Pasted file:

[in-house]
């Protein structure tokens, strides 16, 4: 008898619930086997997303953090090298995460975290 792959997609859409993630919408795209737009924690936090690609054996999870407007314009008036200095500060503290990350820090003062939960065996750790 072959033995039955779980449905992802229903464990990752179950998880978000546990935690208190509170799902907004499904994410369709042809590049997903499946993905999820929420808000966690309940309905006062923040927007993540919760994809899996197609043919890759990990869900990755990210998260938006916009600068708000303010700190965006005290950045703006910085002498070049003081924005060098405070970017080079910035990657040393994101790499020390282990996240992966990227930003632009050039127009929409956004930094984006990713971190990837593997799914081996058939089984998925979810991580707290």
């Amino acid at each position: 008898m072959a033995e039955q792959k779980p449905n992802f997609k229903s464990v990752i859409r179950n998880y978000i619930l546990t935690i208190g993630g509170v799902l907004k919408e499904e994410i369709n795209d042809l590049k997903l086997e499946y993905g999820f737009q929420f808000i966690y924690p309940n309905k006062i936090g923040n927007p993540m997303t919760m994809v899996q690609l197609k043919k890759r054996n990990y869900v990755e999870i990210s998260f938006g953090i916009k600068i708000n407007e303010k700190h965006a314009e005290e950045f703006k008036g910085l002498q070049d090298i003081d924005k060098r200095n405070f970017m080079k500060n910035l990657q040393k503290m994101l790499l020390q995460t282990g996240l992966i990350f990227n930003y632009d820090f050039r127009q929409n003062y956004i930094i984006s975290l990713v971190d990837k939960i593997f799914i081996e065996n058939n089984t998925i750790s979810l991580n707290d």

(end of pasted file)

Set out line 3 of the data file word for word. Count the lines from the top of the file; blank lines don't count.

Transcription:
């Amino acid at each position: 008898m072959a033995e039955q792959k779980p449905n992802f997609k229903s464990v990752i859409r179950n998880y978000i619930l546990t935690i208190g993630g509170v799902l907004k919408e499904e994410i369709n795209d042809l590049k997903l086997e499946y993905g999820f737009q929420f808000i966690y924690p309940n309905k006062i936090g923040n927007p993540m997303t919760m994809v899996q690609l197609k043919k890759r054996n990990y869900v990755e999870i990210s998260f938006g953090i916009k600068i708000n407007e303010k700190h965006a314009e005290e950045f703006k008036g910085l002498q070049d090298i003081d924005k060098r200095n405070f970017m080079k500060n910035l990657q040393k503290m994101l790499l020390q995460t282990g996240l992966i990350f990227n930003y632009d820090f050039r127009q929409n003062y956004i930094i984006s975290l990713v971190d990837k939960i593997f799914i081996e065996n058939n089984t998925i750790s979810l991580n707290d």